This first week of our “retreat in daily life” is dedicated to the first phase of holiness according to St. Gregory of Nyssa (see post below). On Sunday we heard about three burning bush moments outlined in the readings (see Sunday homily). Monday and Tuesday have, providentially, given us a holy trio ideal to this week’s meditation: Paul, Timothy and Titus.
On Monday Paul experiences his own burning bush moment when the Lord knocks him over with a blinding flash of light. Paul’s spiritual blindness is manifest in his now physical blindness before the light… and yet “In your light we see light.” (cf Ps. 36:9). Speaking with Jesus, Paul realizes the error of his way and accepts Christ as Messiah and Lord. Baptized at Damascus, Paul’s conversion is complete and his sight is restored. As we know, he goes on to a life of tremendous graces which allow him to undergo great trials even to the point of martyrdom.
The illuminative phase is a sensory thing. Jesus reaches into our experiences and touches us. Speaking to us through the human senses, it’s very comfortable… what Paul himself refers to as the “mother’s milk” of spirituality (I Cor. 3:2). This is also why it’s associated with the pursuit of the virtues: things we can see and do, at first by following clear instructions then as a matter of habit. One gets a sense of Paul passing this phase of holiness on to his disciples, Timothy and Titus… Listen to these context phrases from the readings for their feast (today):
I yearn to see you again, recalling your tears,
so that I may be filled with joy,
as I recall your sincere faith
that first lived in your grandmother Lois
and in your mother Eunice
and that I am confident lives also in you.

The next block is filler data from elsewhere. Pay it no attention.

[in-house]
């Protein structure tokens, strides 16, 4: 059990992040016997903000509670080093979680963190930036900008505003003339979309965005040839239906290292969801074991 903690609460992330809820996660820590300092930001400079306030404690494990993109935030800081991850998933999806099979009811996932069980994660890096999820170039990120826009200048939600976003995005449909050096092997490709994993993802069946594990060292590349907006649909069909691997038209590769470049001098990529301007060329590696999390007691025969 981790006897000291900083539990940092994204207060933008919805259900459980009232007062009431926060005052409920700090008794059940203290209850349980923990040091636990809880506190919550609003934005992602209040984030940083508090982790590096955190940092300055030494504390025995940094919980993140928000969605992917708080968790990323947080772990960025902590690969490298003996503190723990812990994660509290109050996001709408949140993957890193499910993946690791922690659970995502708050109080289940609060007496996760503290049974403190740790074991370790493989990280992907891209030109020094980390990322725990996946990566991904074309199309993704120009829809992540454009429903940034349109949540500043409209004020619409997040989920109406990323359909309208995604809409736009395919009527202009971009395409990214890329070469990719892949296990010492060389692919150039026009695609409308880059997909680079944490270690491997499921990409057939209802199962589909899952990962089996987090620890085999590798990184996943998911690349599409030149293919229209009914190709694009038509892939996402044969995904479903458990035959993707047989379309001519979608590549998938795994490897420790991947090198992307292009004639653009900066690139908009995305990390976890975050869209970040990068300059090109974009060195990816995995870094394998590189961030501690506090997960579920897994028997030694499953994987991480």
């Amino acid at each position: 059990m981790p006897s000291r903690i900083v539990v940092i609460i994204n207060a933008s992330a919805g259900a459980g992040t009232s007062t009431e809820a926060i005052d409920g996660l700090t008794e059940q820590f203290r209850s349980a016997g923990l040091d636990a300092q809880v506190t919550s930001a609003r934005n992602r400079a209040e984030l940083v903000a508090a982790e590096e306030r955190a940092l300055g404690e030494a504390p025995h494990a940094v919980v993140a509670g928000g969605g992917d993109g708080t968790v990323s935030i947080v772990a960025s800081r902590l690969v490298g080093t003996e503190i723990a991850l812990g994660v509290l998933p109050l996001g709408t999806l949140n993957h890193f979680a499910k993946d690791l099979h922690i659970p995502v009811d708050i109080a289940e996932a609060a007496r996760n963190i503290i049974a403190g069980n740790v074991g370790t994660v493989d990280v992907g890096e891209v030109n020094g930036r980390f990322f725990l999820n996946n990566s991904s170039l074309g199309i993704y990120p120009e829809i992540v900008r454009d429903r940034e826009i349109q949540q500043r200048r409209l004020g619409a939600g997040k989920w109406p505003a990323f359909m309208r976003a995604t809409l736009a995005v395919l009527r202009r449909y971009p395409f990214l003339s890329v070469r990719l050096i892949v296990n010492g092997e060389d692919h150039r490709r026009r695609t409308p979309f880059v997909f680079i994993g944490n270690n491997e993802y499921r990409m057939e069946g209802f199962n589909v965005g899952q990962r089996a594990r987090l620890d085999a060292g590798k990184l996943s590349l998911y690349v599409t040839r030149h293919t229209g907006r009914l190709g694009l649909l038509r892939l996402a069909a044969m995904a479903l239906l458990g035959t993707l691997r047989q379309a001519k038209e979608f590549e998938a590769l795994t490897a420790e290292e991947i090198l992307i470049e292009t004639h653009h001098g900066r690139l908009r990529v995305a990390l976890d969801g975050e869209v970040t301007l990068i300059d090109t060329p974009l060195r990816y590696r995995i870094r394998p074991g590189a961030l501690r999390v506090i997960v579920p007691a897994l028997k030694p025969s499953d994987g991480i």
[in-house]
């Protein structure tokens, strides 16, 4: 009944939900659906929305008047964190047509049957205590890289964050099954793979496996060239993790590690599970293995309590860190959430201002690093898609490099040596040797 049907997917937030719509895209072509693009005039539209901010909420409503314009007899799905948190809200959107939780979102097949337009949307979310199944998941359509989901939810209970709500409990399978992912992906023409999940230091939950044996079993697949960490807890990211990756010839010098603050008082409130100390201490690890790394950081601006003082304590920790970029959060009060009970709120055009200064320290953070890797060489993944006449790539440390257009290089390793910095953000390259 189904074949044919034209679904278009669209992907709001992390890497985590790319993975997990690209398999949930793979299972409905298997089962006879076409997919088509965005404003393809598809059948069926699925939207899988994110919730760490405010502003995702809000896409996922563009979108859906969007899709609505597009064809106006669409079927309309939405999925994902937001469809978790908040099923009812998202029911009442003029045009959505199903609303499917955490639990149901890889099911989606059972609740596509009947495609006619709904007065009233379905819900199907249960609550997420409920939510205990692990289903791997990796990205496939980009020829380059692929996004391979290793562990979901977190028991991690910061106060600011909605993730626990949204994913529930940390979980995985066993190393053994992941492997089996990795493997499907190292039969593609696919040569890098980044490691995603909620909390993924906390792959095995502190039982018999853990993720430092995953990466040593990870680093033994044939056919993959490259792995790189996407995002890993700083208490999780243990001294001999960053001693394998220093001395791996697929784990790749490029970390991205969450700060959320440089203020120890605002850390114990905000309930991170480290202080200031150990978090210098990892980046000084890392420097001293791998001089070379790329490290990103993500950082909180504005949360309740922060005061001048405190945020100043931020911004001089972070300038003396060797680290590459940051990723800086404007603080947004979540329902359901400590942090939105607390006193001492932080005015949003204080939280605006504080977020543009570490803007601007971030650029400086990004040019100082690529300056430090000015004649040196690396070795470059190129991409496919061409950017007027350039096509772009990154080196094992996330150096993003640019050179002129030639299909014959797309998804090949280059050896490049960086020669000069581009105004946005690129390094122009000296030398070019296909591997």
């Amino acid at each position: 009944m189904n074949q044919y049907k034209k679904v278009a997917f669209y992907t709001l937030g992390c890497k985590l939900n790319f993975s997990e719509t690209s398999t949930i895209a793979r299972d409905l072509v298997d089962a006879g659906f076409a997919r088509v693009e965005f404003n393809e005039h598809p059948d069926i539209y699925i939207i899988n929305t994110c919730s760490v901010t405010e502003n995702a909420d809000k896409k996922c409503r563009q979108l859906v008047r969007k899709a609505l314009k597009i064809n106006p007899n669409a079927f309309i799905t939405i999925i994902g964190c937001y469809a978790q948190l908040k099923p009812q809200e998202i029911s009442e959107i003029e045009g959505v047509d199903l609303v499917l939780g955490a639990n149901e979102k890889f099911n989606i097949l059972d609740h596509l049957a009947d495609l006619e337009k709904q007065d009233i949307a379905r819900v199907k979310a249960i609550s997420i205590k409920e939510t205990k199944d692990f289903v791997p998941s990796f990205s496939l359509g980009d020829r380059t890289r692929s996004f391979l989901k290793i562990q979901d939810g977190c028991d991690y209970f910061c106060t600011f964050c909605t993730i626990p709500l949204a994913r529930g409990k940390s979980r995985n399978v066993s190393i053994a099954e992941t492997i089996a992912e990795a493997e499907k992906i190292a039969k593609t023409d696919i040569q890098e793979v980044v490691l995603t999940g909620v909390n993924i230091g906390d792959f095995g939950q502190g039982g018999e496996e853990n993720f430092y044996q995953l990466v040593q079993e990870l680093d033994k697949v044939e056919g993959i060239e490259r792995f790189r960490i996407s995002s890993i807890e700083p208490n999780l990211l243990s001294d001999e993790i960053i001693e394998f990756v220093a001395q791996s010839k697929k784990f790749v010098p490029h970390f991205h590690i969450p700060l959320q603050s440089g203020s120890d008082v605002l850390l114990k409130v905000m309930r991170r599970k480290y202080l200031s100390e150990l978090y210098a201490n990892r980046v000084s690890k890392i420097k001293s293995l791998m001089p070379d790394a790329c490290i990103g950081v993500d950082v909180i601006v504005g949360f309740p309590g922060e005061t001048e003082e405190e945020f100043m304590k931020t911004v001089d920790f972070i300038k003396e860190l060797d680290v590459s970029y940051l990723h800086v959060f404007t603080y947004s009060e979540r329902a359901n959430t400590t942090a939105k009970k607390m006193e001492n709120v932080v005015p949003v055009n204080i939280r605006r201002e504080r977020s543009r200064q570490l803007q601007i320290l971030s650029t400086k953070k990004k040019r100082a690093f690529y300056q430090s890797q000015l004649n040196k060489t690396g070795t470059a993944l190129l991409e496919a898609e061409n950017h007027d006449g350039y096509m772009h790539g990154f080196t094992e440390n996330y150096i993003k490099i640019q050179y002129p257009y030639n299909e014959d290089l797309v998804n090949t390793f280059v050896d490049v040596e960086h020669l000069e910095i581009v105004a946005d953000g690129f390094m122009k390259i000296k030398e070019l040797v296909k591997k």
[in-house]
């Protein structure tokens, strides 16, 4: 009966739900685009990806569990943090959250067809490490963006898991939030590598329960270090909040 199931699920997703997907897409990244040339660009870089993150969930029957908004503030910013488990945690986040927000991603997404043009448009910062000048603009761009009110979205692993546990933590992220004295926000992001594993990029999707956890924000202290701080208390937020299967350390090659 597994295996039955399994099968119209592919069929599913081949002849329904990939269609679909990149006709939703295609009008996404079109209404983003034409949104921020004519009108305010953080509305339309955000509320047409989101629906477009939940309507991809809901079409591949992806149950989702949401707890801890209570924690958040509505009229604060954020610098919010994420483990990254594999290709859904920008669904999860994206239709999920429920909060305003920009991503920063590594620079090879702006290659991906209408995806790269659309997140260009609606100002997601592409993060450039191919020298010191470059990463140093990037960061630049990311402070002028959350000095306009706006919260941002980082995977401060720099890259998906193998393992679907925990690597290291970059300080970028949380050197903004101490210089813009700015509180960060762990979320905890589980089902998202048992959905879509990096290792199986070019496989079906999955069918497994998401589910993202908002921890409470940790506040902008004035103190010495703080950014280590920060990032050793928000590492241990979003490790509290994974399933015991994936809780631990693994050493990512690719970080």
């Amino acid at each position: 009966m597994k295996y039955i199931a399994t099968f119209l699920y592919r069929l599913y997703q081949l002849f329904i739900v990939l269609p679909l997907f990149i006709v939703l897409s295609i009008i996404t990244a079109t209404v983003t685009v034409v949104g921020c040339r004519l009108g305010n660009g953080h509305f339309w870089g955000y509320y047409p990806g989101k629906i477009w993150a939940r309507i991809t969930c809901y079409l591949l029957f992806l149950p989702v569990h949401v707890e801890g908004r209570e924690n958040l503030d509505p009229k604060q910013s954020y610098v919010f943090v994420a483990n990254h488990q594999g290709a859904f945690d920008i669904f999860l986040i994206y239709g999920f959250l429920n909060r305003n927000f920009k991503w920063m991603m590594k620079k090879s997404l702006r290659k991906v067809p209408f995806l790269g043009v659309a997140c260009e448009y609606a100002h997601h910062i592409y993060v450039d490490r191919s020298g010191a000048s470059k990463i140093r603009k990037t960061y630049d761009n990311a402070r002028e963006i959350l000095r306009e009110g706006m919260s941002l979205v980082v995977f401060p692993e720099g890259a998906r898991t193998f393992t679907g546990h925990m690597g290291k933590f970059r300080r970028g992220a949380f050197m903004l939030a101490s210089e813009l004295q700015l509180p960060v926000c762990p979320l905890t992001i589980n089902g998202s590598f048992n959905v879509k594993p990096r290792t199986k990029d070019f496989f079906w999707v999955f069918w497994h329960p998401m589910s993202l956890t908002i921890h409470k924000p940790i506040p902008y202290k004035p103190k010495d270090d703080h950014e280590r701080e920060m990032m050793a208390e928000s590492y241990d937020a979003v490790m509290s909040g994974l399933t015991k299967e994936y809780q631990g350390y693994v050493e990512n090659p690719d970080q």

For this reason, I remind you to stir into flame
the gift of God that you have through the imposition of my hands. (cf. II Timothy 1:1-8)
…to Titus, my true child in our common faith:
grace and peace from God the Father and Christ Jesus our savior.
For this reason I left you in Crete
so that you might set right what remains to be done
and appoint presbyters in every town, as I directed you. (cf. Titus 1:1-5)
There’s a clear bond of trust… a familial connection even to Timothy’s mother and grandmother… These men met and knew Paul as students and eventually close co-workers, ordained by the apostle (“the gift of God that you have through the imposition of my hands” and “appoint presbyters”). They were led by the hand of Paul their mentor who revealed to them all he himself had discovered in that first blinding flash of light. Taught by the master, they went on to become saints themselves.
A reasonable comparison in our time might be college students in campus ministry. When faith is (re)awakened during college it’s an exciting time. Everything seems joyous. There’s friends everywhere you look and easy opportunities to learn about prayer and service from college chaplains and their co-workers. It’s a burning bush moment familiar to many here in DC.
A question for the day: Who has been a burning bush in my life? How has that encounter encouraged/enticed me to pursue virtue?